Taurine Protects Against Degenerative Disorders of the Retina

A depletion of taurine in the retina is a known cause of rapid degeneration of the essential photoreceptors in the eye. There is no commercial cure for AMD and other retinal diseases, although some treatments are available for the wet form of the disease. However, recent tests show taurine has been found to be essential for the survival of photoreceptors and studies show it can reverse retinal degeneration. Supplements of taurine are also recommended for those suffering from cortical senile cataracts and age-related macular degeneration to prevent a further loss of central vision.

What is Taurine?

Taurine is an important antioxidant and a natural non-essential amino acid which the body produces from methionine and cysteine. It stabilizes cell membranes, regulates the heartbeat, transports calcium around the body and regulates brain cell activity. It is also known to improve glucose tolerance and protect the heart and eyes.

Taurine is at its highest concentration in the retina and lack of it is known to cause retinal damage and deterioration of vision, which can be reversed by increasing taurine intake again.

Good dietary sources of taurine include eggs, dairy products, fish and red meat. As we age the need for taurine may exceed the natural intake so a supplement is recommended.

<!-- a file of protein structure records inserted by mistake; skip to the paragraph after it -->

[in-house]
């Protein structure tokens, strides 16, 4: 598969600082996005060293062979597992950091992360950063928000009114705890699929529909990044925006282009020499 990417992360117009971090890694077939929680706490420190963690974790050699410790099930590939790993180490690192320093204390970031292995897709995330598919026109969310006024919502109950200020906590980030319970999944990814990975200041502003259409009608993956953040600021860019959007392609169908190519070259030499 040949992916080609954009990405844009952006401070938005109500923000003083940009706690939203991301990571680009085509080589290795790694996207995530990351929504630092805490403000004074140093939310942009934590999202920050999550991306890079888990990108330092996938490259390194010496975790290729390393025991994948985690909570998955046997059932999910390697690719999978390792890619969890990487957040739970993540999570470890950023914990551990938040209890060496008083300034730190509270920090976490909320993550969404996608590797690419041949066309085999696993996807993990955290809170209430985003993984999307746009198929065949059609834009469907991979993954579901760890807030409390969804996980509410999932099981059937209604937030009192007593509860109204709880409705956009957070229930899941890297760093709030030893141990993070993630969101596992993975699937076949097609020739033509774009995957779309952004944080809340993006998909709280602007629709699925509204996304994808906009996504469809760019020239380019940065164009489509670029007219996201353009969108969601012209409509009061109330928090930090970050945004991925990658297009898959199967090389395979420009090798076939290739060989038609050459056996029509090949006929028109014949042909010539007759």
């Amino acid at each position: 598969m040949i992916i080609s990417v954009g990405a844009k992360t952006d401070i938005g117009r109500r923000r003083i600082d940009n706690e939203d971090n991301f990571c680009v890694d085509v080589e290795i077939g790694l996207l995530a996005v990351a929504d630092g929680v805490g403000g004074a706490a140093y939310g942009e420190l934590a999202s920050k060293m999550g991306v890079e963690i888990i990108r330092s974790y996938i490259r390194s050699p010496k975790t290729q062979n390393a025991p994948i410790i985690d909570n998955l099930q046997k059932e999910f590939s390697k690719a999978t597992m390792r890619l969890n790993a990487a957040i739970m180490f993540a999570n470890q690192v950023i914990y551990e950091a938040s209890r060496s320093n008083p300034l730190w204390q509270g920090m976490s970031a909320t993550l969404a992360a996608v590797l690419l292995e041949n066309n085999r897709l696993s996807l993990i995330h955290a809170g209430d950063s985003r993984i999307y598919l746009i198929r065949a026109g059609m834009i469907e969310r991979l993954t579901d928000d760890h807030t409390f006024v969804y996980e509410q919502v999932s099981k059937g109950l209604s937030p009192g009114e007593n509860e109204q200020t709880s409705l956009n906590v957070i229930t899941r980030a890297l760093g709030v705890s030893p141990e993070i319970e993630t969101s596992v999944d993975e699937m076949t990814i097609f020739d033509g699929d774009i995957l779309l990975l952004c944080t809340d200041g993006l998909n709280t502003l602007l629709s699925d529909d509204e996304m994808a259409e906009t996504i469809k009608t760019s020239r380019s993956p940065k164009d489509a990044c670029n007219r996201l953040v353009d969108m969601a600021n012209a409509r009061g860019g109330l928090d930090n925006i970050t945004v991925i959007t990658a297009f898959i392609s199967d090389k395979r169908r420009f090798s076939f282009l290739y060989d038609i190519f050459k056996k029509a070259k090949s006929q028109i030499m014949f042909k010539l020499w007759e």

Taurine and Retinal Damage

Studies in 1975 showed a deficiency of taurine caused retinal degeneration in cats and this is now countered by the presence of taurine as a supplement in cat food. More up-to-date studies showed that when taurine was administered to adult rats suffering from retinal ganglion cell degeneration (RGC), after 6 days the survival rate of their retinal ganglion cells was significantly enhanced compared to control animals. The significance of this study showed that taurine-enriched nutrition can increase the survival rate of RGCs and positively reverse retinal degenerative disease such as AMD.

Taurine enhances the rods and cones within the retina which serve as visual receptors. With age, the macula area of the retina degenerates with the decline of rods and cones and this can ultimately cause loss of vision and blindness. It is even more common in those suffering from diabetes. The cure for humans, just as for cats is to increase taurine intake through diet and supplements. It may not guarantee you nine lives, but it will increase your quality of life by giving you the best possible vision as you age.

Sources:
www.ncbi.nlm.nih.gov/pubmed/23115615
www.trnres.com/ebook/uploads/elidrissicontent/T_134494326510%20El%20Idrissi%2010.pdf
www.ronpaulforums.com/entry.php?701-How-M-S-G-(Monosodium-Glutamate)-is-Hidden-in-Your-Foods-and-its-Antidote-Taurine
www.superfoods-scientific-research.com/health-guide/taurine-benefits.html

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